Lahna Diskin was a born poet. We discovered Edna St. Vincent Millay together when we were girls and sang her songs aloud throughout high school and college years. We knew her poems by heart. I think Edna has found her equal in Lahna's lyricism, intelligence, craft and soul. A lifelong friend to poetry, and teaching, Lahna shares her gifts now here with us.
Lahna Diskin was born and grew up in Trenton, New.Jersy. She has lived for many years in southeastern Pennsylvania. She holds degress from New Jersey State Teachers College at Trenton (now The College of New Jersey), Middlebury College, and the University of Michigan. She taught English for over forty years in public school but principally at her first alma mater where she was chair of the English Department and later associate dean of arts and sciences. As professor of English she specialized in teacher education, modern poetry and fiction. She has made a special study of the work of W. S. Merwin, Italo Calvino, Gabriel Garcia Marquez, Ursula K. LeGuin and Theodore Sturgeon. She has long been a practicing poet with poems published in Graham House Review, Pulpsmith, The Third Wind, Santa Barbara Review, Academic Medicine (perhaps strangely enough) and elsewhere. She loves classical music and surealism in art and literature. She is also an avid collector of antique porcelain and glass. Since her retirement from teaching in 1999, she has dabbled in jewlery making.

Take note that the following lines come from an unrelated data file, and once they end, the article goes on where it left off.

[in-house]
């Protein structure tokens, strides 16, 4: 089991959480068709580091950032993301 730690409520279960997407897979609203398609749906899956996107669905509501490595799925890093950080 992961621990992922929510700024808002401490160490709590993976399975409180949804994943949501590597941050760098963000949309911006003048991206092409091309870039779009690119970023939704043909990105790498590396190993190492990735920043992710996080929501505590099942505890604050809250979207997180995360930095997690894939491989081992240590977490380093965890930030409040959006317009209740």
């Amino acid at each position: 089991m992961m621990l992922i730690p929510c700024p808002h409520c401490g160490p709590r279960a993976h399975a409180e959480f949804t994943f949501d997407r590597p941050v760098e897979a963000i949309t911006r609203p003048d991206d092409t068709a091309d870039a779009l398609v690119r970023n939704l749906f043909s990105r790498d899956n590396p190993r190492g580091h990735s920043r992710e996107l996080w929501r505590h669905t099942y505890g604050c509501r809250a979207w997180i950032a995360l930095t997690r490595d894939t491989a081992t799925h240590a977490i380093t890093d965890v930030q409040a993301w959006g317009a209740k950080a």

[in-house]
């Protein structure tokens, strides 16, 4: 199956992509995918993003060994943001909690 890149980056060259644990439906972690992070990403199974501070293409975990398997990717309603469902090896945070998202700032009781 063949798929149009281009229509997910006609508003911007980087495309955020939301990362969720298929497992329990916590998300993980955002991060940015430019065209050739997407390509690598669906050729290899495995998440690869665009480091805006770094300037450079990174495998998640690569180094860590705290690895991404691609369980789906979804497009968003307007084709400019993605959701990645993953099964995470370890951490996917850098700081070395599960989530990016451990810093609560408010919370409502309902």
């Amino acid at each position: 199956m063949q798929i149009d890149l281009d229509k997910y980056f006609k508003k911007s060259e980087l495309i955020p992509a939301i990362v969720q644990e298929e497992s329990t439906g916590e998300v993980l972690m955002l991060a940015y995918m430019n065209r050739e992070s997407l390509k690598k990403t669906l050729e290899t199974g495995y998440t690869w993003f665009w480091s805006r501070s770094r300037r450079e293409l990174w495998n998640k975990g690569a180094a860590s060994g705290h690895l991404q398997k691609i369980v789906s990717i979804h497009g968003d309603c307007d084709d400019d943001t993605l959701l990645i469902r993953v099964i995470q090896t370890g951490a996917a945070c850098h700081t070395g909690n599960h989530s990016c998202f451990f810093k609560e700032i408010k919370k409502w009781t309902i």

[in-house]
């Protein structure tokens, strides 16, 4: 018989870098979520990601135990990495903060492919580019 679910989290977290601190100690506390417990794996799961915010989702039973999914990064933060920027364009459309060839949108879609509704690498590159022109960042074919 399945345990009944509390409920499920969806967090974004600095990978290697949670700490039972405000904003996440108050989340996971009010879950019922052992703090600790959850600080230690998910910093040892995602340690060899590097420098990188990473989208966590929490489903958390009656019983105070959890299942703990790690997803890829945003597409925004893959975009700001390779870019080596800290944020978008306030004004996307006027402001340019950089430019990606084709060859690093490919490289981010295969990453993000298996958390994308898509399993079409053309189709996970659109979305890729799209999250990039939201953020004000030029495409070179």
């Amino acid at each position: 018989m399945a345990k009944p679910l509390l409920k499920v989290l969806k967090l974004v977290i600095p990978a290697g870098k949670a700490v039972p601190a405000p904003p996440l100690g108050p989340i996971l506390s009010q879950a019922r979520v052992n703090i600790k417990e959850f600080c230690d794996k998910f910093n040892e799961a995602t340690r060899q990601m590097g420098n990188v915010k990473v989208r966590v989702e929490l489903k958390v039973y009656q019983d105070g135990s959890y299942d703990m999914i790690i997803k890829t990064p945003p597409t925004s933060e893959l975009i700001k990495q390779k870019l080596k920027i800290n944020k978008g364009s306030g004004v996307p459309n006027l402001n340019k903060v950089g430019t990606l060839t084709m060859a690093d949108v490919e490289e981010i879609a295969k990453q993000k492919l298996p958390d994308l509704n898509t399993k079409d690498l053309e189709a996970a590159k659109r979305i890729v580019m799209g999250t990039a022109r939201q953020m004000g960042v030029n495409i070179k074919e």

Lahna: When we were young and rosy-eyed, we loved Edna for her lyricism and romantic take on love and the world. We loved that she flaunted convention and the college administration when she danced naked in Vassar's fountain and was expelled. We loved that she hung out in Greenwich Village with other artists. Truth is she was a wretched human being -- drug addict, alcoholic, jealous, and mean-spirited. She went public about her disdain for Elinor Wylie, the poet and woman (Wylie committed suicide). But I think Wylie was Millay's equal as a poet. Anyway, All these many years later, I think I can separate Millay the woman from her verse. Just as I separate myself from Picasso the womanizer to extol his art and Wagner, full of meanness and anti-Semitism, from much (not all) of his majestic music. I have a harder time making that separation with Ezra Pound maybe because I don't like his poetry all that much.